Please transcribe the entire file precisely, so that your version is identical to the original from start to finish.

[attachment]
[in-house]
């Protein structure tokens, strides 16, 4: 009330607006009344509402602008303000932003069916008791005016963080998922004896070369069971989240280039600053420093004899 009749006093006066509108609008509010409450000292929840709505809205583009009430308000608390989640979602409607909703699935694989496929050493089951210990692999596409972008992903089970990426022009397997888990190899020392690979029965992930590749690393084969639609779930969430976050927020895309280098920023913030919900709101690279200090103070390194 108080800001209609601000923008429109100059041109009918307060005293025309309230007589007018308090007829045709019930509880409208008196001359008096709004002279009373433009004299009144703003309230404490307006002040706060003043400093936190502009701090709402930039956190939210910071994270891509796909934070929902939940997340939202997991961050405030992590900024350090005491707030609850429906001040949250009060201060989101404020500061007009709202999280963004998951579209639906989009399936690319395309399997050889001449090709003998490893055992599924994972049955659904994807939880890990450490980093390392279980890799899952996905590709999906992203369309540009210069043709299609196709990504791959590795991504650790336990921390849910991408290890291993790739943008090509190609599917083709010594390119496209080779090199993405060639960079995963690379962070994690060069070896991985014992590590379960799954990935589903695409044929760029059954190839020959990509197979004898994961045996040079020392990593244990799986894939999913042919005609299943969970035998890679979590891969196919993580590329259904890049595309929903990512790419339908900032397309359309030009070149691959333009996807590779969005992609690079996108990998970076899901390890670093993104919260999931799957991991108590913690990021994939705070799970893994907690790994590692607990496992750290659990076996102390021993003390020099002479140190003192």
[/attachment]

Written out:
[in-house]
């Protein structure tokens, strides 16, 4: 009330607006009344509402602008303000932003069916008791005016963080998922004896070369069971989240280039600053420093004899 009749006093006066509108609008509010409450000292929840709505809205583009009430308000608390989640979602409607909703699935694989496929050493089951210990692999596409972008992903089970990426022009397997888990190899020392690979029965992930590749690393084969639609779930969430976050927020895309280098920023913030919900709101690279200090103070390194 108080800001209609601000923008429109100059041109009918307060005293025309309230007589007018308090007829045709019930509880409208008196001359008096709004002279009373433009004299009144703003309230404490307006002040706060003043400093936190502009701090709402930039956190939210910071994270891509796909934070929902939940997340939202997991961050405030992590900024350090005491707030609850429906001040949250009060201060989101404020500061007009709202999280963004998951579209639906989009399936690319395309399997050889001449090709003998490893055992599924994972049955659904994807939880890990450490980093390392279980890799899952996905590709999906992203369309540009210069043709299609196709990504791959590795991504650790336990921390849910991408290890291993790739943008090509190609599917083709010594390119496209080779090199993405060639960079995963690379962070994690060069070896991985014992590590379960799954990935589903695409044929760029059954190839020959990509197979004898994961045996040079020392990593244990799986894939999913042919005609299943969970035998890679979590891969196919993580590329259904890049595309929903990512790419339908900032397309359309030009070149691959333009996807590779969005992609690079996108990998970076899901390890670093993104919260999931799957991991108590913690990021994939705070799970893994907690790994590692607990496992750290659990076996102390021993003390020099002479140190003192």